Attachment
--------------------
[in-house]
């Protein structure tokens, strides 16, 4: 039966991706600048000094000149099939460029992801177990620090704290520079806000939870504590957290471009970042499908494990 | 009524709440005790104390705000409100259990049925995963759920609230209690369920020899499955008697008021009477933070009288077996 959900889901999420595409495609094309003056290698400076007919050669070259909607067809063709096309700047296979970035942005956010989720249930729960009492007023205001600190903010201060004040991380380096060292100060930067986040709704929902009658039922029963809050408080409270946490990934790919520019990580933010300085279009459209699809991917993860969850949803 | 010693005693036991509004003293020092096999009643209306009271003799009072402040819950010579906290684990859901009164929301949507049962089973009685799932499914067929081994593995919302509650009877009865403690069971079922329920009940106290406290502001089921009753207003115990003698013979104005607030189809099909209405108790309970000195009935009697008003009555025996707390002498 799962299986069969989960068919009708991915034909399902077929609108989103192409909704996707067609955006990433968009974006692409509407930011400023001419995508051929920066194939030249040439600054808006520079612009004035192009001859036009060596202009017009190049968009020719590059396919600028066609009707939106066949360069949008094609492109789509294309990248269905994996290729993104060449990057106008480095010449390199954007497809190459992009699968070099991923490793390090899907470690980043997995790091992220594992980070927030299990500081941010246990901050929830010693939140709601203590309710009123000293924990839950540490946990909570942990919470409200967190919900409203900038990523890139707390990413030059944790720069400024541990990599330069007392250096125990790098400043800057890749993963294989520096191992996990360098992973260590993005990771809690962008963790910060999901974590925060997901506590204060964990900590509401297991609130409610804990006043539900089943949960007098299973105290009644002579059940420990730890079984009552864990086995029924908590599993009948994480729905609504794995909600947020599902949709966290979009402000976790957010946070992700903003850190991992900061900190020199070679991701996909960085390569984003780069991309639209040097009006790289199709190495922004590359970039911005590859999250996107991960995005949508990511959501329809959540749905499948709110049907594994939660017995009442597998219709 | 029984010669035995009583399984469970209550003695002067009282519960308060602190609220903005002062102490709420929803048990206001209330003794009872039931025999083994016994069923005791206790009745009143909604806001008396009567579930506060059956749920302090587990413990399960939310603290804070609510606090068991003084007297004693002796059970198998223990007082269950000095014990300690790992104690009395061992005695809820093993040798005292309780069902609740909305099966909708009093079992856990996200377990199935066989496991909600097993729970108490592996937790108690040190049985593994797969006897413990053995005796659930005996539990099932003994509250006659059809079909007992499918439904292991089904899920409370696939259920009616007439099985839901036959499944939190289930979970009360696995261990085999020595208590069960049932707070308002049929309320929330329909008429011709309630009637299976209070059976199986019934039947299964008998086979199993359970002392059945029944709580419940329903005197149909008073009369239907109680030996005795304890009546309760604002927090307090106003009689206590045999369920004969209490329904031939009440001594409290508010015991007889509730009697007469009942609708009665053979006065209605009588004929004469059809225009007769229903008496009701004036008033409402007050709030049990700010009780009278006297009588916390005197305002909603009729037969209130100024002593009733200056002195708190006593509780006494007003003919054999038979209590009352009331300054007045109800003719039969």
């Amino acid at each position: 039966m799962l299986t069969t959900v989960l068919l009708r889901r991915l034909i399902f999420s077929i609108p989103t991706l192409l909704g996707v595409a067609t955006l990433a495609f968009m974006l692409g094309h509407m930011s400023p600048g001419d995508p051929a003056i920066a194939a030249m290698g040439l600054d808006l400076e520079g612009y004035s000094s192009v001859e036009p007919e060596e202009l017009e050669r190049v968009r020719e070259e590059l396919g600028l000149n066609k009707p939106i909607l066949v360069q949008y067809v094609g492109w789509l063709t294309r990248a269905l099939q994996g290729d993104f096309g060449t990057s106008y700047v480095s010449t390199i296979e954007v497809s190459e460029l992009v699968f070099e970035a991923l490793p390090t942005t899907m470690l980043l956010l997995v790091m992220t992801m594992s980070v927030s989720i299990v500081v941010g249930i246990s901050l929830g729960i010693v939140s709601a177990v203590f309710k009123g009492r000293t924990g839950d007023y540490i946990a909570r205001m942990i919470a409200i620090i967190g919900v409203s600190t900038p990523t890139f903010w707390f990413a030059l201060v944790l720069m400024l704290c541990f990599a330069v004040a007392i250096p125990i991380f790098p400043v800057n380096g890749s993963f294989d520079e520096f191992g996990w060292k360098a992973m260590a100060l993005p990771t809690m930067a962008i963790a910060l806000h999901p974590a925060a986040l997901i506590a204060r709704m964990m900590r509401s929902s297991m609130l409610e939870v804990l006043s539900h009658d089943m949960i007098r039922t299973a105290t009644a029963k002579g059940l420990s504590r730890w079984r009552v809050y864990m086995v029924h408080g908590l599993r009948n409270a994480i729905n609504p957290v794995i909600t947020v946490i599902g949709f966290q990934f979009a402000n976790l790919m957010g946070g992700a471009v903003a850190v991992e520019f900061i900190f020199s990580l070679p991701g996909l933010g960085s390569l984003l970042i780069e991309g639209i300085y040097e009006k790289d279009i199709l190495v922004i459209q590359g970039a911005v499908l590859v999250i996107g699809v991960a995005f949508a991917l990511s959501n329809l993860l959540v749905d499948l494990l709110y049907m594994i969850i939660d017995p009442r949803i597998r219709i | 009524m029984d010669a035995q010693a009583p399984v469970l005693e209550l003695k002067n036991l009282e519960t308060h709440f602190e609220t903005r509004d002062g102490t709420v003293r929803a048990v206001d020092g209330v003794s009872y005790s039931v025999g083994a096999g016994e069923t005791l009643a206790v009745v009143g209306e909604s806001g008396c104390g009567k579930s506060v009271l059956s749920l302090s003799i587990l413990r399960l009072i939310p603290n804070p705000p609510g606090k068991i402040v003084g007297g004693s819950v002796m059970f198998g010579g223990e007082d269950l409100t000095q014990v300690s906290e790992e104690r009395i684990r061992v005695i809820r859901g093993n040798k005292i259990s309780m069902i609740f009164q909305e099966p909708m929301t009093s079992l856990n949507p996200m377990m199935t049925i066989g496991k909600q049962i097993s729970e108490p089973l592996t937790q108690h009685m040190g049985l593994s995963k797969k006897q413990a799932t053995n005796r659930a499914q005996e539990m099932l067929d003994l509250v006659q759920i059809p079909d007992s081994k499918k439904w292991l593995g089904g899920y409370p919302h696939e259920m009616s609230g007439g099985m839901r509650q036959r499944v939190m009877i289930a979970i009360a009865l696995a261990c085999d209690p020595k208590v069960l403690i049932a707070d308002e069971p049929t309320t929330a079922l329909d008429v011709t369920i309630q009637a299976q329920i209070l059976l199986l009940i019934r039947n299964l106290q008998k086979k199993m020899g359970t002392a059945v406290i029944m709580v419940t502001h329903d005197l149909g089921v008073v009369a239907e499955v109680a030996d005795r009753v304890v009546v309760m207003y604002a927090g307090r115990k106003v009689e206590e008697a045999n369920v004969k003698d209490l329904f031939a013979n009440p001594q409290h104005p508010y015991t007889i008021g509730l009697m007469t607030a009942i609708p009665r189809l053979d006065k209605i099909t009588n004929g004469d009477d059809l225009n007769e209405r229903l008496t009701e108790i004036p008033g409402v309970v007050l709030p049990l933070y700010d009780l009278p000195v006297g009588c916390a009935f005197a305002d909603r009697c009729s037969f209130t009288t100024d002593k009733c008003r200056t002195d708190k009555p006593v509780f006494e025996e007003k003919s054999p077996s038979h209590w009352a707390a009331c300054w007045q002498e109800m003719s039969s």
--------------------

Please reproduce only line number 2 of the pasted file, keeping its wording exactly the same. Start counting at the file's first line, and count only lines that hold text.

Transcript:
């Protein structure tokens, strides 16, 4: 039966991706600048000094000149099939460029992801177990620090704290520079806000939870504590957290471009970042499908494990 | 009524709440005790104390705000409100259990049925995963759920609230209690369920020899499955008697008021009477933070009288077996 959900889901999420595409495609094309003056290698400076007919050669070259909607067809063709096309700047296979970035942005956010989720249930729960009492007023205001600190903010201060004040991380380096060292100060930067986040709704929902009658039922029963809050408080409270946490990934790919520019990580933010300085279009459209699809991917993860969850949803 | 010693005693036991509004003293020092096999009643209306009271003799009072402040819950010579906290684990859901009164929301949507049962089973009685799932499914067929081994593995919302509650009877009865403690069971079922329920009940106290406290502001089921009753207003115990003698013979104005607030189809099909209405108790309970000195009935009697008003009555025996707390002498 799962299986069969989960068919009708991915034909399902077929609108989103192409909704996707067609955006990433968009974006692409509407930011400023001419995508051929920066194939030249040439600054808006520079612009004035192009001859036009060596202009017009190049968009020719590059396919600028066609009707939106066949360069949008094609492109789509294309990248269905994996290729993104060449990057106008480095010449390199954007497809190459992009699968070099991923490793390090899907470690980043997995790091992220594992980070927030299990500081941010246990901050929830010693939140709601203590309710009123000293924990839950540490946990909570942990919470409200967190919900409203900038990523890139707390990413030059944790720069400024541990990599330069007392250096125990790098400043800057890749993963294989520096191992996990360098992973260590993005990771809690962008963790910060999901974590925060997901506590204060964990900590509401297991609130409610804990006043539900089943949960007098299973105290009644002579059940420990730890079984009552864990086995029924908590599993009948994480729905609504794995909600947020599902949709966290979009402000976790957010946070992700903003850190991992900061900190020199070679991701996909960085390569984003780069991309639209040097009006790289199709190495922004590359970039911005590859999250996107991960995005949508990511959501329809959540749905499948709110049907594994939660017995009442597998219709 | 029984010669035995009583399984469970209550003695002067009282519960308060602190609220903005002062102490709420929803048990206001209330003794009872039931025999083994016994069923005791206790009745009143909604806001008396009567579930506060059956749920302090587990413990399960939310603290804070609510606090068991003084007297004693002796059970198998223990007082269950000095014990300690790992104690009395061992005695809820093993040798005292309780069902609740909305099966909708009093079992856990996200377990199935066989496991909600097993729970108490592996937790108690040190049985593994797969006897413990053995005796659930005996539990099932003994509250006659059809079909007992499918439904292991089904899920409370696939259920009616007439099985839901036959499944939190289930979970009360696995261990085999020595208590069960049932707070308002049929309320929330329909008429011709309630009637299976209070059976199986019934039947299964008998086979199993359970002392059945029944709580419940329903005197149909008073009369239907109680030996005795304890009546309760604002927090307090106003009689206590045999369920004969209490329904031939009440001594409290508010015991007889509730009697007469009942609708009665053979006065209605009588004929004469059809225009007769229903008496009701004036008033409402007050709030049990700010009780009278006297009588916390005197305002909603009729037969209130100024002593009733200056002195708190006593509780006494007003003919054999038979209590009352009331300054007045109800003719039969």